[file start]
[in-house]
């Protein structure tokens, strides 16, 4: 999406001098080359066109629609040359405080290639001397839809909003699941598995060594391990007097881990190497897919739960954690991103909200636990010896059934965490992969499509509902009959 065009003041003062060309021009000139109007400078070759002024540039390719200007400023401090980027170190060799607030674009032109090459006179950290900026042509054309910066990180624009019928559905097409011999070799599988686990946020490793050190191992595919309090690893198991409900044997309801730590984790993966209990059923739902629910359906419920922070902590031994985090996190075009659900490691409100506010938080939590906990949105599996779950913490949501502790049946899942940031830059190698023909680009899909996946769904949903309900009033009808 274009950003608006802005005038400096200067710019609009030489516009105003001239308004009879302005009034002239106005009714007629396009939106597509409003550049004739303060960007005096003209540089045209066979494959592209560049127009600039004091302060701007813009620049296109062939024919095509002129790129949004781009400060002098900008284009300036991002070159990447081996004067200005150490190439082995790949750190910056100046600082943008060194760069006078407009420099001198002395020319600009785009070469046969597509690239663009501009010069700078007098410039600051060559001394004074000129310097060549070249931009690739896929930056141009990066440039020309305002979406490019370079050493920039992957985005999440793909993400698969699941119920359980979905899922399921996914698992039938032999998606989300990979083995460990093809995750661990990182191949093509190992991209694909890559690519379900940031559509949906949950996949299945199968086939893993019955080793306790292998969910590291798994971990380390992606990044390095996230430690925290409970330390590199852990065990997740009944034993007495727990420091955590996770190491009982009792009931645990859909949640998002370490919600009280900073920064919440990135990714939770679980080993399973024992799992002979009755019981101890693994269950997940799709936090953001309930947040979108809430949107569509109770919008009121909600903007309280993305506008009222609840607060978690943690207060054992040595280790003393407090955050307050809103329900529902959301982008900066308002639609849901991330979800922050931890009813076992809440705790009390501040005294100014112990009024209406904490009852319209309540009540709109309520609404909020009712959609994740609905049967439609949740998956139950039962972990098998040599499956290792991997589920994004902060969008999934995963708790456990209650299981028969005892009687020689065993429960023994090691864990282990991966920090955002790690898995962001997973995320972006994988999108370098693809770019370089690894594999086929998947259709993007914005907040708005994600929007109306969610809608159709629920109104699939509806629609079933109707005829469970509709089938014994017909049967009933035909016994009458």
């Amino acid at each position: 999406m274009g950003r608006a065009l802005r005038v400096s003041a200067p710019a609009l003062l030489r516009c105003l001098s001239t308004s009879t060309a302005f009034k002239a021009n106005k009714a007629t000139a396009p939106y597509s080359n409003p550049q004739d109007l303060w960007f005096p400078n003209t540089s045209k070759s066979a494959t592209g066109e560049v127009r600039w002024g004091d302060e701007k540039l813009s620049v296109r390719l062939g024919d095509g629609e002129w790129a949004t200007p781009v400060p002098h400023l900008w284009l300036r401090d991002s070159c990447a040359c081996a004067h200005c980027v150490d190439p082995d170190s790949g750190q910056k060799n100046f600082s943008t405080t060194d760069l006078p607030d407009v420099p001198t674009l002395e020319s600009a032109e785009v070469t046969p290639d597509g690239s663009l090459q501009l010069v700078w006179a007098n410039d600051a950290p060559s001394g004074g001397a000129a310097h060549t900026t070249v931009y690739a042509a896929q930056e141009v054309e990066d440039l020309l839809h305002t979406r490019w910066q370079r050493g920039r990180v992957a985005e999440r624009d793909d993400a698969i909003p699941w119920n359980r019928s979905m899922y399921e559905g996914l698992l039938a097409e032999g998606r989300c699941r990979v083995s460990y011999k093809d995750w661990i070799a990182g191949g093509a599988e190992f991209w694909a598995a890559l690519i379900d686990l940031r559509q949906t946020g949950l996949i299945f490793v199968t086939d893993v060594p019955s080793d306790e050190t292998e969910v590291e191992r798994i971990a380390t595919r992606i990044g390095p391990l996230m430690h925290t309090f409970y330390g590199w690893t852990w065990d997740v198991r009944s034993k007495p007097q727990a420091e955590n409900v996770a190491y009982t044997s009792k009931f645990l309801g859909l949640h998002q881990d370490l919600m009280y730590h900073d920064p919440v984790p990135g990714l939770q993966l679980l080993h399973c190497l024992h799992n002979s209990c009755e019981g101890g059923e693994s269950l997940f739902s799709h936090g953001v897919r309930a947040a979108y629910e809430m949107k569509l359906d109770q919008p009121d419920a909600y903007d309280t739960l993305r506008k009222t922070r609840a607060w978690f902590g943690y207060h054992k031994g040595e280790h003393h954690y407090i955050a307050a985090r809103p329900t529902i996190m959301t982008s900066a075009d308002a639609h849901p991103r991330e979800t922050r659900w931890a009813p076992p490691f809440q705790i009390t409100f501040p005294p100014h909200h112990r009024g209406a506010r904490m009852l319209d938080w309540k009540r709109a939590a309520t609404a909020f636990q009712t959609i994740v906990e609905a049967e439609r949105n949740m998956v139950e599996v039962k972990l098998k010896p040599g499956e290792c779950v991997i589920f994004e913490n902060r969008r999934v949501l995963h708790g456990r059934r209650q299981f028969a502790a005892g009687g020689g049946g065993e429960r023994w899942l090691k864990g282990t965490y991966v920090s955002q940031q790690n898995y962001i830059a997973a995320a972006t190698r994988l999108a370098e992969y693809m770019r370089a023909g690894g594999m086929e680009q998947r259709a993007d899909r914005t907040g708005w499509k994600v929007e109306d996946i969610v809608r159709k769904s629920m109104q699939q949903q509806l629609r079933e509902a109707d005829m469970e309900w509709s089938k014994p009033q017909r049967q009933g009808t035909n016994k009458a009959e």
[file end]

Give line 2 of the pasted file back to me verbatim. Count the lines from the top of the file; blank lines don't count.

């Protein structure tokens, strides 16, 4: 999406001098080359066109629609040359405080290639001397839809909003699941598995060594391990007097881990190497897919739960954690991103909200636990010896059934965490992969499509509902009959 065009003041003062060309021009000139109007400078070759002024540039390719200007400023401090980027170190060799607030674009032109090459006179950290900026042509054309910066990180624009019928559905097409011999070799599988686990946020490793050190191992595919309090690893198991409900044997309801730590984790993966209990059923739902629910359906419920922070902590031994985090996190075009659900490691409100506010938080939590906990949105599996779950913490949501502790049946899942940031830059190698023909680009899909996946769904949903309900009033009808 274009950003608006802005005038400096200067710019609009030489516009105003001239308004009879302005009034002239106005009714007629396009939106597509409003550049004739303060960007005096003209540089045209066979494959592209560049127009600039004091302060701007813009620049296109062939024919095509002129790129949004781009400060002098900008284009300036991002070159990447081996004067200005150490190439082995790949750190910056100046600082943008060194760069006078407009420099001198002395020319600009785009070469046969597509690239663009501009010069700078007098410039600051060559001394004074000129310097060549070249931009690739896929930056141009990066440039020309305002979406490019370079050493920039992957985005999440793909993400698969699941119920359980979905899922399921996914698992039938032999998606989300990979083995460990093809995750661990990182191949093509190992991209694909890559690519379900940031559509949906949950996949299945199968086939893993019955080793306790292998969910590291798994971990380390992606990044390095996230430690925290409970330390590199852990065990997740009944034993007495727990420091955590996770190491009982009792009931645990859909949640998002370490919600009280900073920064919440990135990714939770679980080993399973024992799992002979009755019981101890693994269950997940799709936090953001309930947040979108809430949107569509109770919008009121909600903007309280993305506008009222609840607060978690943690207060054992040595280790003393407090955050307050809103329900529902959301982008900066308002639609849901991330979800922050931890009813076992809440705790009390501040005294100014112990009024209406904490009852319209309540009540709109309520609404909020009712959609994740609905049967439609949740998956139950039962972990098998040599499956290792991997589920994004902060969008999934995963708790456990209650299981028969005892009687020689065993429960023994090691864990282990991966920090955002790690898995962001997973995320972006994988999108370098693809770019370089690894594999086929998947259709993007914005907040708005994600929007109306969610809608159709629920109104699939509806629609079933109707005829469970509709089938014994017909049967009933035909016994009458």